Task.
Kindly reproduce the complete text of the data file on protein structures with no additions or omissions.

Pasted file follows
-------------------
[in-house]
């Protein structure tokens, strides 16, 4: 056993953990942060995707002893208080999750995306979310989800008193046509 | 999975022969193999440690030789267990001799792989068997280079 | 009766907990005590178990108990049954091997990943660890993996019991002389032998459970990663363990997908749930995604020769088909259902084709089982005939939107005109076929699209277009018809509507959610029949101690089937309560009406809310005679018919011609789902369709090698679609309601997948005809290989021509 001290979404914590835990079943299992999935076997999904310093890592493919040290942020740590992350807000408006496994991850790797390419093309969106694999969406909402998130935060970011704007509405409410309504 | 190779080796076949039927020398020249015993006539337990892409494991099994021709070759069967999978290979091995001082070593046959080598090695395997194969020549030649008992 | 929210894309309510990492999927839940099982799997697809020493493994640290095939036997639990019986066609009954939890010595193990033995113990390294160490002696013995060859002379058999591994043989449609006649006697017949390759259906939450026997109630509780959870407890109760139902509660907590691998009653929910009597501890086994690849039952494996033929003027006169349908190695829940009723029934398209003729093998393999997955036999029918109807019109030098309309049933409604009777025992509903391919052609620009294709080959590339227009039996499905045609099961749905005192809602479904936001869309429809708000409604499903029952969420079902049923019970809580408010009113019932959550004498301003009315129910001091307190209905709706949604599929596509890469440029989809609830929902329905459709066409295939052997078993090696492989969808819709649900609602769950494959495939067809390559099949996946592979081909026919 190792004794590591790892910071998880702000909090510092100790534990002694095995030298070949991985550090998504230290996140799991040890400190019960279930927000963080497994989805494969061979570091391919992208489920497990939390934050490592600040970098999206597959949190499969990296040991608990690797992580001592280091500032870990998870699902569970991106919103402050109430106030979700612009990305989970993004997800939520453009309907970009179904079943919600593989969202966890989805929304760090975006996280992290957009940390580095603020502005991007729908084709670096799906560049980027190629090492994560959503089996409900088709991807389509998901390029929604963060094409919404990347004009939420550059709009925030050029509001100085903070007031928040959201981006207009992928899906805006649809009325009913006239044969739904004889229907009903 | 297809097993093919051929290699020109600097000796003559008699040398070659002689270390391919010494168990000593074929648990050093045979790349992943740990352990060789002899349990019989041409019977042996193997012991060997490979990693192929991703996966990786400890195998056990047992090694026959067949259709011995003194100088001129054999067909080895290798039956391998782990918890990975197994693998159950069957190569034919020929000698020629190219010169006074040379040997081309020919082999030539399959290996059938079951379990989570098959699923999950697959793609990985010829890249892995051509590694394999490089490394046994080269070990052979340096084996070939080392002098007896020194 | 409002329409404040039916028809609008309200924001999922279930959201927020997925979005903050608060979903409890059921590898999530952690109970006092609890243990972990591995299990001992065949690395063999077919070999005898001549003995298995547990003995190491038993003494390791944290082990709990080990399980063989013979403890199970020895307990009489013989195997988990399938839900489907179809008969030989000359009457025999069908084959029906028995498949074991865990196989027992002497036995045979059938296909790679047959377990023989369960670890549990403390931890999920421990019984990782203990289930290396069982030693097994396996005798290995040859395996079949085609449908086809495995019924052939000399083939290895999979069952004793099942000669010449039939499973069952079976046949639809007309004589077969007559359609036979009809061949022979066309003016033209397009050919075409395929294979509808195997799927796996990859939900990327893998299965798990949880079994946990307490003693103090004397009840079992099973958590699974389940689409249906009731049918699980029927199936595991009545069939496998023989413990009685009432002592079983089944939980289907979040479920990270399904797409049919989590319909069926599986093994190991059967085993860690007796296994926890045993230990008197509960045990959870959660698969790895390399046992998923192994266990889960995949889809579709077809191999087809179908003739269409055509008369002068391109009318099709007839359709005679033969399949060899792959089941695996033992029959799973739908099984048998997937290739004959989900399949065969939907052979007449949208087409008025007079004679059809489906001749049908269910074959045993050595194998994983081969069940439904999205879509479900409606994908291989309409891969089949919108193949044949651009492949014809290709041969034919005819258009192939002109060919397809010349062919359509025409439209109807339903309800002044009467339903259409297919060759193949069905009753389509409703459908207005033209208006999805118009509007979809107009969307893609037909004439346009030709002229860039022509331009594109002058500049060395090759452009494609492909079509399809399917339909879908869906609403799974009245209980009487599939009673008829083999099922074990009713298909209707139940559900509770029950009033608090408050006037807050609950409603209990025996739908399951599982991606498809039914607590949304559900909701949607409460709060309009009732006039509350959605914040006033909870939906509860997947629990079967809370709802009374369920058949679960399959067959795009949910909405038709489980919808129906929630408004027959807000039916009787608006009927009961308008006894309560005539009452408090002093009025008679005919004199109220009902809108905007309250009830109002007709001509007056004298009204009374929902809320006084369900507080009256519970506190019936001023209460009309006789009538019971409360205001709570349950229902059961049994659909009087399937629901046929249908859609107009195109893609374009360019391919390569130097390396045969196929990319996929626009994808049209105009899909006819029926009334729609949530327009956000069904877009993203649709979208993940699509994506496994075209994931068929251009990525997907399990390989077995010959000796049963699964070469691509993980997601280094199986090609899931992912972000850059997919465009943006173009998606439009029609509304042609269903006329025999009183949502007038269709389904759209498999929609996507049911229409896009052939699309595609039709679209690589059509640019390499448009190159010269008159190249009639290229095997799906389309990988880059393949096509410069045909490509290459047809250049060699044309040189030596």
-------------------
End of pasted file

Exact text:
[in-house]
């Protein structure tokens, strides 16, 4: 056993953990942060995707002893208080999750995306979310989800008193046509 | 999975022969193999440690030789267990001799792989068997280079 | 009766907990005590178990108990049954091997990943660890993996019991002389032998459970990663363990997908749930995604020769088909259902084709089982005939939107005109076929699209277009018809509507959610029949101690089937309560009406809310005679018919011609789902369709090698679609309601997948005809290989021509 001290979404914590835990079943299992999935076997999904310093890592493919040290942020740590992350807000408006496994991850790797390419093309969106694999969406909402998130935060970011704007509405409410309504 | 190779080796076949039927020398020249015993006539337990892409494991099994021709070759069967999978290979091995001082070593046959080598090695395997194969020549030649008992 | 929210894309309510990492999927839940099982799997697809020493493994640290095939036997639990019986066609009954939890010595193990033995113990390294160490002696013995060859002379058999591994043989449609006649006697017949390759259906939450026997109630509780959870407890109760139902509660907590691998009653929910009597501890086994690849039952494996033929003027006169349908190695829940009723029934398209003729093998393999997955036999029918109807019109030098309309049933409604009777025992509903391919052609620009294709080959590339227009039996499905045609099961749905005192809602479904936001869309429809708000409604499903029952969420079902049923019970809580408010009113019932959550004498301003009315129910001091307190209905709706949604599929596509890469440029989809609830929902329905459709066409295939052997078993090696492989969808819709649900609602769950494959495939067809390559099949996946592979081909026919 190792004794590591790892910071998880702000909090510092100790534990002694095995030298070949991985550090998504230290996140799991040890400190019960279930927000963080497994989805494969061979570091391919992208489920497990939390934050490592600040970098999206597959949190499969990296040991608990690797992580001592280091500032870990998870699902569970991106919103402050109430106030979700612009990305989970993004997800939520453009309907970009179904079943919600593989969202966890989805929304760090975006996280992290957009940390580095603020502005991007729908084709670096799906560049980027190629090492994560959503089996409900088709991807389509998901390029929604963060094409919404990347004009939420550059709009925030050029509001100085903070007031928040959201981006207009992928899906805006649809009325009913006239044969739904004889229907009903 | 297809097993093919051929290699020109600097000796003559008699040398070659002689270390391919010494168990000593074929648990050093045979790349992943740990352990060789002899349990019989041409019977042996193997012991060997490979990693192929991703996966990786400890195998056990047992090694026959067949259709011995003194100088001129054999067909080895290798039956391998782990918890990975197994693998159950069957190569034919020929000698020629190219010169006074040379040997081309020919082999030539399959290996059938079951379990989570098959699923999950697959793609990985010829890249892995051509590694394999490089490394046994080269070990052979340096084996070939080392002098007896020194 | 409002329409404040039916028809609008309200924001999922279930959201927020997925979005903050608060979903409890059921590898999530952690109970006092609890243990972990591995299990001992065949690395063999077919070999005898001549003995298995547990003995190491038993003494390791944290082990709990080990399980063989013979403890199970020895307990009489013989195997988990399938839900489907179809008969030989000359009457025999069908084959029906028995498949074991865990196989027992002497036995045979059938296909790679047959377990023989369960670890549990403390931890999920421990019984990782203990289930290396069982030693097994396996005798290995040859395996079949085609449908086809495995019924052939000399083939290895999979069952004793099942000669010449039939499973069952079976046949639809007309004589077969007559359609036979009809061949022979066309003016033209397009050919075409395929294979509808195997799927796996990859939900990327893998299965798990949880079994946990307490003693103090004397009840079992099973958590699974389940689409249906009731049918699980029927199936595991009545069939496998023989413990009685009432002592079983089944939980289907979040479920990270399904797409049919989590319909069926599986093994190991059967085993860690007796296994926890045993230990008197509960045990959870959660698969790895390399046992998923192994266990889960995949889809579709077809191999087809179908003739269409055509008369002068391109009318099709007839359709005679033969399949060899792959089941695996033992029959799973739908099984048998997937290739004959989900399949065969939907052979007449949208087409008025007079004679059809489906001749049908269910074959045993050595194998994983081969069940439904999205879509479900409606994908291989309409891969089949919108193949044949651009492949014809290709041969034919005819258009192939002109060919397809010349062919359509025409439209109807339903309800002044009467339903259409297919060759193949069905009753389509409703459908207005033209208006999805118009509007979809107009969307893609037909004439346009030709002229860039022509331009594109002058500049060395090759452009494609492909079509399809399917339909879908869906609403799974009245209980009487599939009673008829083999099922074990009713298909209707139940559900509770029950009033608090408050006037807050609950409603209990025996739908399951599982991606498809039914607590949304559900909701949607409460709060309009009732006039509350959605914040006033909870939906509860997947629990079967809370709802009374369920058949679960399959067959795009949910909405038709489980919808129906929630408004027959807000039916009787608006009927009961308008006894309560005539009452408090002093009025008679005919004199109220009902809108905007309250009830109002007709001509007056004298009204009374929902809320006084369900507080009256519970506190019936001023209460009309006789009538019971409360205001709570349950229902059961049994659909009087399937629901046929249908859609107009195109893609374009360019391919390569130097390396045969196929990319996929626009994808049209105009899909006819029926009334729609949530327009956000069904877009993203649709979208993940699509994506496994075209994931068929251009990525997907399990390989077995010959000796049963699964070469691509993980997601280094199986090609899931992912972000850059997919465009943006173009998606439009029609509304042609269903006329025999009183949502007038269709389904759209498999929609996507049911229409896009052939699309595609039709679209690589059509640019390499448009190159010269008159190249009639290229095997799906389309990988880059393949096509410069045909490509290459047809250049060699044309040189030596």